Tomorrow will bring the opening Eastern Young Cattle Indicator (EYCI) for the year, and if weaner sales so far in 2022 are anything to go by, another record could well be on the cards. Looking back at the major movements for the cattle market over the past 12 months, this time last year we were expecting something had to give, with Australian beef prices already expensive on a global market. And while that sentiment still stands, the purple patch certainly rode out 2021 - and doesn’t look like it’s going anywhere fast, especially as rain continues to fall in the east.

To review, at the close of 2021 reporting, the EYCI was 44% higher year-on-year at 1169¢/kg, while the National Cow price had climbed to 696¢/kg – a 45% increase on the same time in 2020. The 90CL US export price was also well up, rising 40% year-on-year to finish 2021 at 898¢/kg. Every single national cattle saleyard indicator averaged a record price for the calendar year, with medium cows making 633¢/kg for the year (up 15%), heavy steers 749¢/kg (up 16%) and trade steers 905¢/kg (up 22%).

We are only a few sales into the annual weaner sales this year, with plenty more calves to go under the hammer across Victoria this week. In January last year, we quoted weaner prices for 300kg calves at averaging 530¢/kg, up 33% from the previous high of 400¢/kg in 2017.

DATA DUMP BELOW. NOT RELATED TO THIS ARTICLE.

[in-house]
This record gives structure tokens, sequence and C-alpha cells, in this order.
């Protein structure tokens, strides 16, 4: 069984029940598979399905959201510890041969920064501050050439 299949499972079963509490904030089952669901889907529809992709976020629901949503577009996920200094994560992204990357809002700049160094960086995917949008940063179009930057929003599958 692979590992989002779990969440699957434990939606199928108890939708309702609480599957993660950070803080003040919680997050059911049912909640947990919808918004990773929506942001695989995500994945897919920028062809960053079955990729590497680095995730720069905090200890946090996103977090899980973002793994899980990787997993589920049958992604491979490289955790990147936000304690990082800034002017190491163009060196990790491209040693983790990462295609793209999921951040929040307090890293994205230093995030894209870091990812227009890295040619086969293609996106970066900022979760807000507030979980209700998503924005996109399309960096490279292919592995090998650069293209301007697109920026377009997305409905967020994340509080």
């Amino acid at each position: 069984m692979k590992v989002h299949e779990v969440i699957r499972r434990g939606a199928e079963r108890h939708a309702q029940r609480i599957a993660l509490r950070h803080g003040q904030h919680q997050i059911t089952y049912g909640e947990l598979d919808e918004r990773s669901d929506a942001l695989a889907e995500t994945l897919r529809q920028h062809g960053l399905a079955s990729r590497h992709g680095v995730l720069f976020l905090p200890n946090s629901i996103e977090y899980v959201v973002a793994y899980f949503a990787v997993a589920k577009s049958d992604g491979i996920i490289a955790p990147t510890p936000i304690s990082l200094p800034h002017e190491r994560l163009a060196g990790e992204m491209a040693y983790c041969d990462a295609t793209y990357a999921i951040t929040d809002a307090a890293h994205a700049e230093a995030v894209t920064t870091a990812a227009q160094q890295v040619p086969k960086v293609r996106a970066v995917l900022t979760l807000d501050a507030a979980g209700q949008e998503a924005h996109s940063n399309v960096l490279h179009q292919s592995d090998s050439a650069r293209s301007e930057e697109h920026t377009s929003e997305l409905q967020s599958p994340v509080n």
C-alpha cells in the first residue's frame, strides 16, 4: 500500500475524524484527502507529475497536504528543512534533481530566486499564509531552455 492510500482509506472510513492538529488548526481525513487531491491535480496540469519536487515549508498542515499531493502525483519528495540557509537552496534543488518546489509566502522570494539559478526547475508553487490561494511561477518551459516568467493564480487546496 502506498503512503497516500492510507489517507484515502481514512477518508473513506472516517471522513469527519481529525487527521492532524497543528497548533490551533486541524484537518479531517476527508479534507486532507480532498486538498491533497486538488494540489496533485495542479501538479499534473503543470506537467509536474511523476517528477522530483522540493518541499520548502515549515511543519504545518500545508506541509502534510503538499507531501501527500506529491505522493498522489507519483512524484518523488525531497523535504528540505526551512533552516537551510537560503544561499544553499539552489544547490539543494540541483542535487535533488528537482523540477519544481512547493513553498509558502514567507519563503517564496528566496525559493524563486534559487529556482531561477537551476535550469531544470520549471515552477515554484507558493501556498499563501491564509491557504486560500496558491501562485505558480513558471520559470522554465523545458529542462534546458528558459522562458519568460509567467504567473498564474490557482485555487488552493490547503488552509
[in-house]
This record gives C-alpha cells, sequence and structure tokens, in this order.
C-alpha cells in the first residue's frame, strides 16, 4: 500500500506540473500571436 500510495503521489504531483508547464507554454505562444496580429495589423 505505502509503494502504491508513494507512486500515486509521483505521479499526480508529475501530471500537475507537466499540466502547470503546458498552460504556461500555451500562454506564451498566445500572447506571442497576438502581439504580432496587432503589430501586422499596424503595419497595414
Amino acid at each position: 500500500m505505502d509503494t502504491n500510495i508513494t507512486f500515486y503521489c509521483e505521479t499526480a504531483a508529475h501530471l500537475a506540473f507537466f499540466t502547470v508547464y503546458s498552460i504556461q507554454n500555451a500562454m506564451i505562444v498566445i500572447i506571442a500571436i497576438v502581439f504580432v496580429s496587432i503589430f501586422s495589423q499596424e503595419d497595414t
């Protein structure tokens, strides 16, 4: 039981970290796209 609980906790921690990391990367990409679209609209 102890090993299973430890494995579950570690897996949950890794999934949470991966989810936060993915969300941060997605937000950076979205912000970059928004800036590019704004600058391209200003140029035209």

On the first day of sales at the Northern Victoria Livestock Exchange, Angus steers topped at $1980 (weighing 460kg), and overall averaged $1666. Cut to 12 months later, and according to Beef Central, Angus steer weaners topped at $2880 and averaged $2460, with heifers at $2085, on the equivalent sale day. Steers in the 280-360kg weight bracket averaged 716¢/kg, and heifers the same weight 643¢/kg, averaging out at about 680¢/kg. In other words, the price increase has been roughly $800, or 150¢/kg – up 33%.

What does it mean?

As expected, the cattle market has kicked off the year with more record-breaking prices, with summer rainfall bolstering restockers, the lotfeeding sector still hungry for cattle, and finished prices finishing last year with enough confidence to encourage traders. As pricing and slaughter reports start back up, we will get a better insight into how Covid-19 impacted processing sectors, freight, and economies, both domestically and globally, will impact market confidence in the coming months. 

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Key Points

  • Cattle market yet to falter as purple patch holds on for 2021.
  • Average prices across the board reached new highs, with national trade steers at 905¢/kg for the year.
  • Early weaner sales are up an estimated $800, or 150¢/kg, on last year’s results.

Click on figure to expand

Click on figure to expand

Data sources:  MLA, Steiner, Mecardo

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